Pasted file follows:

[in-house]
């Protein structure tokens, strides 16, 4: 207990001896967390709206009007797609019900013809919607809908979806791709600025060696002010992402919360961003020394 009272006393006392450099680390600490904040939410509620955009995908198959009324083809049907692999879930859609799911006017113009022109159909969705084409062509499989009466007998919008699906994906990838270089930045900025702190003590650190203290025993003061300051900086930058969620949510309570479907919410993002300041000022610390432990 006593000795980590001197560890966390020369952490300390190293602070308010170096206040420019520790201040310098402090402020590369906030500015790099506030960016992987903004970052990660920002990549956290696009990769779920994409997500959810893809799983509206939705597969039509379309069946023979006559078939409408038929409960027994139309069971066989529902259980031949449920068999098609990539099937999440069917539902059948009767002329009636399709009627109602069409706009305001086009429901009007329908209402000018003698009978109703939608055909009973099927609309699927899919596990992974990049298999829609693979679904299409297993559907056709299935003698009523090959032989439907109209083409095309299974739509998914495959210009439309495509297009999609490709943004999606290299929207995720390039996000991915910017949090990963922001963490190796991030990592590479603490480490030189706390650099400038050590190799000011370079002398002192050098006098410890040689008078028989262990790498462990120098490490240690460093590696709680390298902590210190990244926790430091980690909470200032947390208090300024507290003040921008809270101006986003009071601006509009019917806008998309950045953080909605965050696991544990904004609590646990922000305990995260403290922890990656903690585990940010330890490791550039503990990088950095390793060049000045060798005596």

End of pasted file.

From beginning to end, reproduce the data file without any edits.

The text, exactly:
[in-house]
């Protein structure tokens, strides 16, 4: 207990001896967390709206009007797609019900013809919607809908979806791709600025060696002010992402919360961003020394 009272006393006392450099680390600490904040939410509620955009995908198959009324083809049907692999879930859609799911006017113009022109159909969705084409062509499989009466007998919008699906994906990838270089930045900025702190003590650190203290025993003061300051900086930058969620949510309570479907919410993002300041000022610390432990 006593000795980590001197560890966390020369952490300390190293602070308010170096206040420019520790201040310098402090402020590369906030500015790099506030960016992987903004970052990660920002990549956290696009990769779920994409997500959810893809799983509206939705597969039509379309069946023979006559078939409408038929409960027994139309069971066989529902259980031949449920068999098609990539099937999440069917539902059948009767002329009636399709009627109602069409706009305001086009429901009007329908209402000018003698009978109703939608055909009973099927609309699927899919596990992974990049298999829609693979679904299409297993559907056709299935003698009523090959032989439907109209083409095309299974739509998914495959210009439309495509297009999609490709943004999606290299929207995720390039996000991915910017949090990963922001963490190796991030990592590479603490480490030189706390650099400038050590190799000011370079002398002192050098006098410890040689008078028989262990790498462990120098490490240690460093590696709680390298902590210190990244926790430091980690909470200032947390208090300024507290003040921008809270101006986003009071601006509009019917806008998309950045953080909605965050696991544990904004609590646990922000305990995260403290922890990656903690585990940010330890490791550039503990990088950095390793060049000045060798005596």